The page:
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Discussion Starter · #1 · (Edited)
So what caused this failure?

Let's relax and talk paint!

p.s. There are some factors that I'm not disclosing at the moment, to keep people interested and participating!
 

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Retired Moderator
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Weathered shop coat.
 

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very senior member
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I'm gonna guess Behr applied by a hack in jeans who left his shoes on in the customers house while he was putting the screws in the plates pointing at different angles and painting the doors without removing the handles.
when it was 30 degrees
 

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The failed finish looks like an Alkyd. The Shop primer is probably an oil base zinc primer.

couple of things:

1. Primer dried too hard and wasn't sanded prior to finish coat

2. Application of finish coat in freezing temps and then warmed up created rapid expansion and contraction

3. Door was exposed to a pile of snow

4. Owners hairy back scraped away paint while scratching it on door frame
 

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Someone closed the door, and their dog wanted in. Larger dog, maybe a German Shepherd

or

the cleaning lady used Pine-Sol on it before it was painted

Those are my guesses.


Is there gonna be a prize for the winner on this, TJ?
 

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I'm gonna guess Behr applied by a hack in jeans who left his shoes on in the customers house while he was putting the screws in the plates pointing at different angles and painting the doors without removing the handles.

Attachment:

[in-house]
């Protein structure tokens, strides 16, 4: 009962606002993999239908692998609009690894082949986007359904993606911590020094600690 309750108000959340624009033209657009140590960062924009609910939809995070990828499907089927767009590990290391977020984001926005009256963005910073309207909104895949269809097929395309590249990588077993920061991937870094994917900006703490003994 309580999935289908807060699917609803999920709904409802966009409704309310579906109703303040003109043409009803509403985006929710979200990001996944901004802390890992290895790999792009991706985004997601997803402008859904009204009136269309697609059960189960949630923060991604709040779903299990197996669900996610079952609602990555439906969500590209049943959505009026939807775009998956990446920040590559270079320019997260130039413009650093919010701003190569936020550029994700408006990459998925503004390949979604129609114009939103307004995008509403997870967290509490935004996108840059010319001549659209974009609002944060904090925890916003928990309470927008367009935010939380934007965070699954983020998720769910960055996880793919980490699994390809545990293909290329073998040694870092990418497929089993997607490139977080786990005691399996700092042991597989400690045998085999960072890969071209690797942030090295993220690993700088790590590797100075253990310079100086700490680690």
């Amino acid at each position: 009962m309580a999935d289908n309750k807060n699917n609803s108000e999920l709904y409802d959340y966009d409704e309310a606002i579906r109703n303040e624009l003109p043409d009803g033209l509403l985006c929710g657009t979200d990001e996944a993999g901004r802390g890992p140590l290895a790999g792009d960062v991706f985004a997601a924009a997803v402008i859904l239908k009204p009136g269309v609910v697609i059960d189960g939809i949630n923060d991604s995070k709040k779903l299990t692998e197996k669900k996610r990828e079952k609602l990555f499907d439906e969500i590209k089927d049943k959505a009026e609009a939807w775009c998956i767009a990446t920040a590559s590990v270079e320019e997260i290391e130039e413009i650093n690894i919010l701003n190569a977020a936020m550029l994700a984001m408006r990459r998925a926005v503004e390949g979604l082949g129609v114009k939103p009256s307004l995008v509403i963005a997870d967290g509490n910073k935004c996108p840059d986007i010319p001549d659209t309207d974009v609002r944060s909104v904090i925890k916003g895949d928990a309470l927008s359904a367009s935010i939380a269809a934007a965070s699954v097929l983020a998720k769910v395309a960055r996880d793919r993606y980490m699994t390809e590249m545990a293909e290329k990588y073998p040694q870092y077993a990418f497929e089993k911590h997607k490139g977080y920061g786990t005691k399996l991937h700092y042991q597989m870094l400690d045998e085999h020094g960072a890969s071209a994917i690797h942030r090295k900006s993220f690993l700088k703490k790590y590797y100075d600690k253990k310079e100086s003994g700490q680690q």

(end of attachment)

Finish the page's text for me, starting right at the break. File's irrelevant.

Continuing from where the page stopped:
Great analysis,:thumbsup: but you failed to mention what the chemical re-coat technician did with the lid after opening the paint can.
 

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Lambrecht Painting
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I think the paint failed in an attempt to distract ones eyes from the nasty azz carpet.:blink:
 
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In Section 9900, there are often warnings about the shop coat/factory "primer": needing to sand it, re-prime, etc., etc. Like much of that section, those warnings seem to be widely ignored.
 

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Discussion Starter · #15 ·
I did a scientific "hand over the surface to get a feel for the tooth" experiment, and there was none. The surface was smooth as glass.
 

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I did a scientific "hand over the surface to get a feel for the tooth" experiment, and there was none. The surface was smooth as glass.
Bingo! The shop coat is really just to keep the frames from rusting between the plant and the jobsite.
 
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Huh, we go over shop primed metal cases daily, never had that problem.

I like the pine- sol answer:thumbsup: or some kind of cleaner.
The frustrating part is that some are just fine, but a bunch are not...and the PCs are responsible in any case.

I think a lot depends on the manufacturer: what shop coat they use, how they store their inventory, and how often they turn it.
 

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I believe the mastic that was used setting the tile contaminated the shop primer causing poor adhesion when top coated.
 
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